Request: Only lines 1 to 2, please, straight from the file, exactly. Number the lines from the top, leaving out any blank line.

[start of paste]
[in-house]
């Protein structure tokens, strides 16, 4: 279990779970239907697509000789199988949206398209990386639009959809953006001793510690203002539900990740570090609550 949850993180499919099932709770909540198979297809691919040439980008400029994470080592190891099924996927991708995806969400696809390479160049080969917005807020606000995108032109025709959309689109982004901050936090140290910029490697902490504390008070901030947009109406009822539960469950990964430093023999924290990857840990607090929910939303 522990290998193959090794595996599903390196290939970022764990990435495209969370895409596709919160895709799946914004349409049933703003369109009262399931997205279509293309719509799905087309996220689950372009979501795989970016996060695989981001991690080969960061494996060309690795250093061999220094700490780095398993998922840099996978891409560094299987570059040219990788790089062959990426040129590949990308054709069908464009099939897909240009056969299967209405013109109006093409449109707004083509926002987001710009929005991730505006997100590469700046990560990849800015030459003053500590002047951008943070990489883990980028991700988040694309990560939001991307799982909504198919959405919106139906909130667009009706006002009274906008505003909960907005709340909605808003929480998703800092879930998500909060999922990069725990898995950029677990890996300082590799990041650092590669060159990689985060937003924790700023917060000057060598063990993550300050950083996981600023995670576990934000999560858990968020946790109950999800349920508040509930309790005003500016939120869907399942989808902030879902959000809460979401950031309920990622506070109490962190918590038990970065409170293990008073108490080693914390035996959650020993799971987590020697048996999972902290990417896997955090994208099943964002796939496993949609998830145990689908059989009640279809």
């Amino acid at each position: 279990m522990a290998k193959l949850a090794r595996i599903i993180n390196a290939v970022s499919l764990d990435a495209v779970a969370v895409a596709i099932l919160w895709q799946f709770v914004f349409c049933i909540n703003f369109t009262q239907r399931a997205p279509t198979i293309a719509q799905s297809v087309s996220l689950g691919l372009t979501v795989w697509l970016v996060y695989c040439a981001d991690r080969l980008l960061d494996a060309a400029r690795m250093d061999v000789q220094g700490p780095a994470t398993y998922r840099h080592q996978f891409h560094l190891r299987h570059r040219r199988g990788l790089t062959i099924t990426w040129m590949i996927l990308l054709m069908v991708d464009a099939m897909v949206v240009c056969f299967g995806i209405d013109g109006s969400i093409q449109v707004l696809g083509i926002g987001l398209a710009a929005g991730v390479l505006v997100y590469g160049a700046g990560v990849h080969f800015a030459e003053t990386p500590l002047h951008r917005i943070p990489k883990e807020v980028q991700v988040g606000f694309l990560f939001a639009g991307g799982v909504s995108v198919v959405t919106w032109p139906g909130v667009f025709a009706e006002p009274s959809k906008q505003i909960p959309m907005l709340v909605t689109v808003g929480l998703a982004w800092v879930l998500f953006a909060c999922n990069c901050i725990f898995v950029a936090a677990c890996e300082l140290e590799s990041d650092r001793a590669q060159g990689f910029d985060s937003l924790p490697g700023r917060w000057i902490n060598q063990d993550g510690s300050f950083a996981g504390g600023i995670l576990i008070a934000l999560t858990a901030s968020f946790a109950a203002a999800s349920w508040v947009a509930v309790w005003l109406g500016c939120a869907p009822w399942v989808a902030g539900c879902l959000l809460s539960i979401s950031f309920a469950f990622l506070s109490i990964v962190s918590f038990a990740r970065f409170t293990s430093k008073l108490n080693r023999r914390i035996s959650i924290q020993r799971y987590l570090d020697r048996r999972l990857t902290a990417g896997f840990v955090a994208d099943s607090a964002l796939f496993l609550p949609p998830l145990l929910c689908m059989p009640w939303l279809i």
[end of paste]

[in-house]
């Protein structure tokens, strides 16, 4: 279990779970239907697509000789199988949206398209990386639009959809953006001793510690203002539900990740570090609550 949850993180499919099932709770909540198979297809691919040439980008400029994470080592190891099924996927991708995806969400696809390479160049080969917005807020606000995108032109025709959309689109982004901050936090140290910029490697902490504390008070901030947009109406009822539960469950990964430093023999924290990857840990607090929910939303 522990290998193959090794595996599903390196290939970022764990990435495209969370895409596709919160895709799946914004349409049933703003369109009262399931997205279509293309719509799905087309996220689950372009979501795989970016996060695989981001991690080969960061494996060309690795250093061999220094700490780095398993998922840099996978891409560094299987570059040219990788790089062959990426040129590949990308054709069908464009099939897909240009056969299967209405013109109006093409449109707004083509926002987001710009929005991730505006997100590469700046990560990849800015030459003053500590002047951008943070990489883990980028991700988040694309990560939001991307799982909504198919959405919106139906909130667009009706006002009274906008505003909960907005709340909605808003929480998703800092879930998500909060999922990069725990898995950029677990890996300082590799990041650092590669060159990689985060937003924790700023917060000057060598063990993550300050950083996981600023995670576990934000999560858990968020946790109950999800349920508040509930309790005003500016939120869907399942989808902030879902959000809460979401950031309920990622506070109490962190918590038990970065409170293990008073108490080693914390035996959650020993799971987590020697048996999972902290990417896997955090994208099943964002796939496993949609998830145990689908059989009640279809």